Ralph Reiff, Director of Sports Medicine and Sports Performance for St. Vincent Hospital of Indianapolis, joined the Junkies on Tuesday to give the Junkies a inside look at how Robert Griffin III’s knee injury could play out.

Reiff is not your ordinary trainer. He was the manager of Athlete Care for the 1996 Centennial Olympic Games in Atlanta. Ralph has also managed or consulted on issues for athletes from the NFL, NCAA, and NBA.

EB asked Ralph if it was possible that RGIII was more injured that we were lead up to believe leading up to the game.

“I doubt that,” said Reiff. “As the game proceeds you’re going to tweak it, create more  injury to it from a pain standpoint. The gold standard across the industry is the functional ability of the athlete. In other words. Can they walk normal? Can they jog normal? Can they run normal? Can they jump normal? If they can do those things from the outset, you’re typically going to allow them to proceed with their activity,” said Reiff.

Reiff believes it RGIII’s pain threshold that allowed him to continue to play before the botch snap on Sunday.”Back at Baylor in ’09 when he tore his ACL. in that game he was taped up and reentered the game and finished the first half with a torn ACL. So he is in that group of athletes that have a significant high pain tolerance.”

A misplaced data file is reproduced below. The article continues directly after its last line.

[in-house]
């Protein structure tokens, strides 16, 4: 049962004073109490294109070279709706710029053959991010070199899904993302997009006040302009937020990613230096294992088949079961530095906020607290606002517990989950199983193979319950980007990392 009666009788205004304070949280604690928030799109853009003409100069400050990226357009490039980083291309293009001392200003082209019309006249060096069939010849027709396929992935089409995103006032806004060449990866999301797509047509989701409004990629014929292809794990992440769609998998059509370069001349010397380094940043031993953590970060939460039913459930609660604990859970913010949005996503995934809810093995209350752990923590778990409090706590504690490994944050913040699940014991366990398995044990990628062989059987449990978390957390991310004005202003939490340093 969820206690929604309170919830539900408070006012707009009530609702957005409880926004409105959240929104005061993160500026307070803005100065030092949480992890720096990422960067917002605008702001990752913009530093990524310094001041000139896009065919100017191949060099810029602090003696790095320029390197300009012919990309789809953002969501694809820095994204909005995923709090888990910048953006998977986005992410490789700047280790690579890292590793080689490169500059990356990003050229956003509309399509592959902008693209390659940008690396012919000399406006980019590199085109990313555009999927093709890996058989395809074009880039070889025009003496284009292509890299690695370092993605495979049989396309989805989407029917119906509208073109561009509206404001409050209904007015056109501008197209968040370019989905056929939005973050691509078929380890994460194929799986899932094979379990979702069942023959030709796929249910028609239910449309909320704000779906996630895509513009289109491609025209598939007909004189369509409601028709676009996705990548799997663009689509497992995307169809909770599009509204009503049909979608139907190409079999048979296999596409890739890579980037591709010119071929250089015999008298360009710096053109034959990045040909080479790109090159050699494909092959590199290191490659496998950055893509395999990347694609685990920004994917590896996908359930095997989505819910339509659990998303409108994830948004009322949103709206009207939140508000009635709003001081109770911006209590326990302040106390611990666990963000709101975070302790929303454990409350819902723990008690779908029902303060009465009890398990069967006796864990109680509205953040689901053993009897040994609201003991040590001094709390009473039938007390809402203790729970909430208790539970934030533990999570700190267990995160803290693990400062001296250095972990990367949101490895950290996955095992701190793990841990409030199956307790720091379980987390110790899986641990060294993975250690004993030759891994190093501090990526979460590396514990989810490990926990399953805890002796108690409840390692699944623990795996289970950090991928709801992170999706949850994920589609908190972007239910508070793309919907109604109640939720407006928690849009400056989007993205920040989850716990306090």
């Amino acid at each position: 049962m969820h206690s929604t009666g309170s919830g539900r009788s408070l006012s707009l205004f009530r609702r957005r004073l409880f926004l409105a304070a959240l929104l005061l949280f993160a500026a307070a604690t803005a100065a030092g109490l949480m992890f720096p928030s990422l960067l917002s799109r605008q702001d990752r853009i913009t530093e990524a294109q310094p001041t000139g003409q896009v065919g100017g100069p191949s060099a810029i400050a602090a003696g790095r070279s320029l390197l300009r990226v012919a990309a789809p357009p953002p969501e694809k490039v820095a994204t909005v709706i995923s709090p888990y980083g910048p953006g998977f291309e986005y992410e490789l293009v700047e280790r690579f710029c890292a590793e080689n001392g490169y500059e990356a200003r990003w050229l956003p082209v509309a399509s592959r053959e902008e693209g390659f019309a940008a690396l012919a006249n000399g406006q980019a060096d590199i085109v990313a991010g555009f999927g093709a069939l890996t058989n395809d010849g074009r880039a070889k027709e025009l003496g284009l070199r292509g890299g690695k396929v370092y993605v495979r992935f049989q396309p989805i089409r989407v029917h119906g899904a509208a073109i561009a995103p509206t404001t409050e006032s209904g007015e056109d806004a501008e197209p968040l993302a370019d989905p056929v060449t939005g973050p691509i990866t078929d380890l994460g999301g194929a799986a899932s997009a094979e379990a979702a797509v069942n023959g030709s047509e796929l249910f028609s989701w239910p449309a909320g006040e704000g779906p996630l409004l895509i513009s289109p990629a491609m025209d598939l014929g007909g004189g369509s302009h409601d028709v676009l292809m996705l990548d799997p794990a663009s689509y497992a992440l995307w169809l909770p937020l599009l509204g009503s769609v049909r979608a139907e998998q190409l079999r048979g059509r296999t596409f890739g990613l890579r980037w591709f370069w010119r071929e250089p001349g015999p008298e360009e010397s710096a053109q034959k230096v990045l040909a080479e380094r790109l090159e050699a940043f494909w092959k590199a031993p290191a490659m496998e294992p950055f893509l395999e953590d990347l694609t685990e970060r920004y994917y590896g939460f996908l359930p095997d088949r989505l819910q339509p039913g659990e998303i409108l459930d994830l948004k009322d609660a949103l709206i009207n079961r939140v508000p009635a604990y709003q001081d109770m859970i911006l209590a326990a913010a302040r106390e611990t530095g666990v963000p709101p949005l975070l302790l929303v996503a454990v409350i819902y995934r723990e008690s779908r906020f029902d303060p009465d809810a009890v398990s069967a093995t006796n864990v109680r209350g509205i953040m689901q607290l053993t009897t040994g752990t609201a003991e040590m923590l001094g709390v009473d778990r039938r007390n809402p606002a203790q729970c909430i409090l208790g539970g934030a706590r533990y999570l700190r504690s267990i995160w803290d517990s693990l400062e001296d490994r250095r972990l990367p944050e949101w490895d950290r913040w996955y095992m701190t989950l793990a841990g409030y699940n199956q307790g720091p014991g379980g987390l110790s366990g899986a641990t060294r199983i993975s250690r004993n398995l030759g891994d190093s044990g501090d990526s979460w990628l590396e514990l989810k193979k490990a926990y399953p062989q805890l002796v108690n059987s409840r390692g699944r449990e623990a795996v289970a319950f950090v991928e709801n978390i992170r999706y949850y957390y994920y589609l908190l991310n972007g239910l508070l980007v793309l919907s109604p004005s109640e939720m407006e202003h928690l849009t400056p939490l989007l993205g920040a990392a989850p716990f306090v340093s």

Reiff also discussed the decision-making process of whether or not to have an athlete go under the knife when a normal person would not seek surgery for such an injury. “If I’m in a situation and in the conference room with the athlete and we’ve got a choice to improve the functional ability of the athlete by performing surgery on a part torn ACL, I’m going to vote to have surgery. Research and anecdotal history has proved that your going to come out with a higher percentage of returning to that level pre-injury.



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